Agency can simply be defined as a person authorized by another to act for him or her with entrusted business, and the agent represents that the agent is acting for another under the contract of the relation of agency.
The case of Siemens v Howard 2017 BCSC 587 involved the plaintiff alleging a gratuitous realtor agency agreement that had been breached and damages should be awarded. The judge found that there was no agency agreement created.
A lawyer and a realtor are two common examples of the many types of agency relationships that exist in the business world.
The plaintiff Siemens asserted that Mr. Howard was his realtor and agent, and that Mr. Howard acquired Old Riverside in breach of Mr. Howard’s obligations to Mr. Siemens.
The principal relief sought by Mr. Siemens is a declaration that Mr. Howard holds Old Riverside on a constructive trust for Mr. Siemens, and an order that the property be conveyed to Mr. Siemens accordingly. Mr. Siemens asserts that he is entitled to that relief based on the principles set out by the Supreme Court of Canada in Soulos v. Korkontzilas,  2 S.C.R. 217 (“Soulos SCC“), where a constructive trust was imposed as a remedy for wrongful conduct by an agent. A claim for general damages was abandoned by Mr. Siemens at the close of trial.
3 Mr. Howard says that there was never any agency relationship between him and Mr. Siemens, that he owed no obligations to Mr. Siemens and that, at all times, he was entitled to acquire Old Riverside for himself.
Mr. Howard says that he and Mr. Siemens discussed Mr. Siemens acquiring a portion of Old Riverside from Mr. Howard, but they were never able to reach an acceptable agreement on the essential terms. Accordingly, Mr. Howard says that he has no liability to Mr. Siemens and the action should be dismissed.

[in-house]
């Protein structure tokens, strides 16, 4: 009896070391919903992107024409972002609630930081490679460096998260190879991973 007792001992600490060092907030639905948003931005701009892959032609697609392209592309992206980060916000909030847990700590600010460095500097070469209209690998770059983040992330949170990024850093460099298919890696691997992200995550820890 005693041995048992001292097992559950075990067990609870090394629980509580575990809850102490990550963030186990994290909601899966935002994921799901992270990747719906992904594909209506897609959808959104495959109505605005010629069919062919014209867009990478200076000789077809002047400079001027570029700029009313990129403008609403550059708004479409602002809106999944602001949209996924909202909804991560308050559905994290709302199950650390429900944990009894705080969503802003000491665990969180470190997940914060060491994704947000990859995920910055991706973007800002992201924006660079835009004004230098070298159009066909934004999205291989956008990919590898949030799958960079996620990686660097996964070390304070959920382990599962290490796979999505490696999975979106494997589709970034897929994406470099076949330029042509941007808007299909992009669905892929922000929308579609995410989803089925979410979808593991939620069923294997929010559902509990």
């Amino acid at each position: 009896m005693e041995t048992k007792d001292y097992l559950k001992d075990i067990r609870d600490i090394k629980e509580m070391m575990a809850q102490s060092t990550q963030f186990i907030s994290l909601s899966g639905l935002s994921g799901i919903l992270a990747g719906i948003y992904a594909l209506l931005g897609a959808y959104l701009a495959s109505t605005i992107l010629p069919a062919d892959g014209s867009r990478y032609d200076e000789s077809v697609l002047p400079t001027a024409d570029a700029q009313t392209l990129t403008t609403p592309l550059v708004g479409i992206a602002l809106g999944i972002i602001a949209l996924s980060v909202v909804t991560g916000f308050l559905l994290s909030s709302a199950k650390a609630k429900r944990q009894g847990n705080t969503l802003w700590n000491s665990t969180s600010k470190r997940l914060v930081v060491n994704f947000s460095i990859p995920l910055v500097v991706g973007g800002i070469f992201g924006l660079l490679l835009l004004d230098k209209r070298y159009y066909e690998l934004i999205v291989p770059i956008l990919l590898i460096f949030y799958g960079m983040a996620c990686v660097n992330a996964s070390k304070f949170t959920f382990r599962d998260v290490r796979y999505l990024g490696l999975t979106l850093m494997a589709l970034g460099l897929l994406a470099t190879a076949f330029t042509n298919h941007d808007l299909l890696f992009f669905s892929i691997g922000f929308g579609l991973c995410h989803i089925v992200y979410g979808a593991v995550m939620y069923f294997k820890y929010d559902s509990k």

The Court found there was no agency relationship and dismissed the claim.
130 The principle applicable to deemed or gratuitous agency is stated in Bowstead & Reynolds on Agency, 20th ed. (London: Sweet & Maxwell, 2014), at p. 61, as follows:
Agreement between principal and agent may be implied in a case where each has conducted himself towards the other in such a way that it is reasonable for that other to infer from that conduct consent to the agency relationship.
131 That principle was cited and applied, for example, at trial in Soulos v. Korkontzilas (1991), 4 O.R. (3d) 51 (Gen. Div.) (“Soulos Trial“), at pp. 65-66, in support of the trial judge’s finding that Mr. Korkontzilas was the agent of Mr. Soulos. This finding was accepted in the subsequent appeals to the Ontario Court of Appeal and the Supreme Court of Canada. Indeed, in Soulos SCC, McLachlin J. observed, at para. 12, that “Most real estate transactions involve one person acting gratuitously for the purchaser, while seeking commission from the vendor.”
132 Thus, the fact that Mr. Siemens had no obligation to pay a commission to Mr. Howard is irrelevant to the question whether a deemed agency relationship existed.
133 The concept of gratuitous agency in relation to a realtor or real estate agent appears to have received little explicit attention in B.C. It is mentioned in Sandhu v. Shiell, 1996 CanLII 2193 (B.C.C.A.), where Lambert J.A. (writing for the court) said:
16 The [plaintiffs/appellants’] argument based on the existence of a relationship of gratuitous agency is said to be supported by a decision of the Ontario District Court in Calandra v. B. A. Cleaners (1990), 11 R.P.R. (2d) 63 where such a relationship was found. Reliance was also placed both on that case and on this passage from the “Restatement of the Law” 2d ed., vol. 2: Agency (2d) of the American Law Institute, at s.378:
One who, by a gratuitous promise or other conduct which he should realize will cause another reasonably to rely upon the performance of definite acts of service by him as the other’s agent, causes the other to refrain from having such acts done by other available means is subject to a duty to use care to perform such service or, while other means are available, to give notice that he will not perform.
17 That is a statement of a very attractive legal principle. I would not be prepared to say, in the context of this case, that the concept of “gratuitous agency” is entirely foreign to the law of British Columbia, but it is not necessary for me to say anything more about it than that.